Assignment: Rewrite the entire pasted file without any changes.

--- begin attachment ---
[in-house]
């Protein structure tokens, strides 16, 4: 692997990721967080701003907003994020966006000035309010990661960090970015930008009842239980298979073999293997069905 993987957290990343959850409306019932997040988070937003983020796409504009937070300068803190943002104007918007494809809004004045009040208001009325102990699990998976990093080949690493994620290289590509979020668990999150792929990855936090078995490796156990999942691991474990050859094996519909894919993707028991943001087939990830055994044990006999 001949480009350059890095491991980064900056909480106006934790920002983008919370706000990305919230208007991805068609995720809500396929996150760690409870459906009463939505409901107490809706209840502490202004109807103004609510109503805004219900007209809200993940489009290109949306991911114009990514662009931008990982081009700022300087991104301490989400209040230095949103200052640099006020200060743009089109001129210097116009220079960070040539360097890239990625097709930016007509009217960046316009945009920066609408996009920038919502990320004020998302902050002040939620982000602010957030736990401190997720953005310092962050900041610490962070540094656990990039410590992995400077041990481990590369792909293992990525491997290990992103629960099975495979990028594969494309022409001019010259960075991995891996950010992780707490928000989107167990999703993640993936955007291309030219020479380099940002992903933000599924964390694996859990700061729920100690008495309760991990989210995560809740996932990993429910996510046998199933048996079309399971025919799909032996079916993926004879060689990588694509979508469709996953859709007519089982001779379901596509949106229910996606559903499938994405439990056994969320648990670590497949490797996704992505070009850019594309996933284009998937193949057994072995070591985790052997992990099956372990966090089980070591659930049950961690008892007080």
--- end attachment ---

[in-house]
């Protein structure tokens, strides 16, 4: 692997990721967080701003907003994020966006000035309010990661960090970015930008009842239980298979073999293997069905 993987957290990343959850409306019932997040988070937003983020796409504009937070300068803190943002104007918007494809809004004045009040208001009325102990699990998976990093080949690493994620290289590509979020668990999150792929990855936090078995490796156990999942691991474990050859094996519909894919993707028991943001087939990830055994044990006999 001949480009350059890095491991980064900056909480106006934790920002983008919370706000990305919230208007991805068609995720809500396929996150760690409870459906009463939505409901107490809706209840502490202004109807103004609510109503805004219900007209809200993940489009290109949306991911114009990514662009931008990982081009700022300087991104301490989400209040230095949103200052640099006020200060743009089109001129210097116009220079960070040539360097890239990625097709930016007509009217960046316009945009920066609408996009920038919502990320004020998302902050002040939620982000602010957030736990401190997720953005310092962050900041610490962070540094656990990039410590992995400077041990481990590369792909293992990525491997290990992103629960099975495979990028594969494309022409001019010259960075991995891996950010992780707490928000989107167990999703993640993936955007291309030219020479380099940002992903933000599924964390694996859990700061729920100690008495309760991990989210995560809740996932990993429910996510046998199933048996079309399971025919799909032996079916993926004879060689990588694509979508469709996953859709007519089982001779379901596509949106229910996606559903499938994405439990056994969320648990670590497949490797996704992505070009850019594309996933284009998937193949057994072995070591985790052997992990099956372990966090089980070591659930049950961690008892007080």